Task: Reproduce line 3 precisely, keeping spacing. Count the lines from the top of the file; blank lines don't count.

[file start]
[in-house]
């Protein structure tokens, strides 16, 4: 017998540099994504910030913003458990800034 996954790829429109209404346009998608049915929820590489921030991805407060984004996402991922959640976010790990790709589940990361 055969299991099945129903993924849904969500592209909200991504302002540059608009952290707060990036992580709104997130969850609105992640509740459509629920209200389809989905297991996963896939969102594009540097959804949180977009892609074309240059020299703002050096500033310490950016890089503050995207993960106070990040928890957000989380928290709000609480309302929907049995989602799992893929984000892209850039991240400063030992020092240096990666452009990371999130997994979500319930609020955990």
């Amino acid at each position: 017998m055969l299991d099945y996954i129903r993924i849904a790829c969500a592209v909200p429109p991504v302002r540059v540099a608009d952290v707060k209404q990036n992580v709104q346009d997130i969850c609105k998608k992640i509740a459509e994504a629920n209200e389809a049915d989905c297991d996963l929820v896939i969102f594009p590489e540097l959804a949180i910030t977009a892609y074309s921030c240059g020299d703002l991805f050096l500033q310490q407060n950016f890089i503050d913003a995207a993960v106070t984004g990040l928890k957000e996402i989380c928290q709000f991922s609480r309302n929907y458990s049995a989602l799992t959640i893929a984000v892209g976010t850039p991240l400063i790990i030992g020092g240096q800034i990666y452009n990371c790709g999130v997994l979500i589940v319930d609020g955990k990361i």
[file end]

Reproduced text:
């Amino acid at each position: 017998m055969l299991d099945y996954i129903r993924i849904a790829c969500a592209v909200p429109p991504v302002r540059v540099a608009d952290v707060k209404q990036n992580v709104q346009d997130i969850c609105k998608k992640i509740a459509e994504a629920n209200e389809a049915d989905c297991d996963l929820v896939i969102f594009p590489e540097l959804a949180i910030t977009a892609y074309s921030c240059g020299d703002l991805f050096l500033q310490q407060n950016f890089i503050d913003a995207a993960v106070t984004g990040l928890k957000e996402i989380c928290q709000f991922s609480r309302n929907y458990s049995a989602l799992t959640i893929a984000v892209g976010t850039p991240l400063i790990i030992g020092g240096q800034i990666y452009n990371c790709g999130v997994l979500i589940v319930d609020g955990k990361i």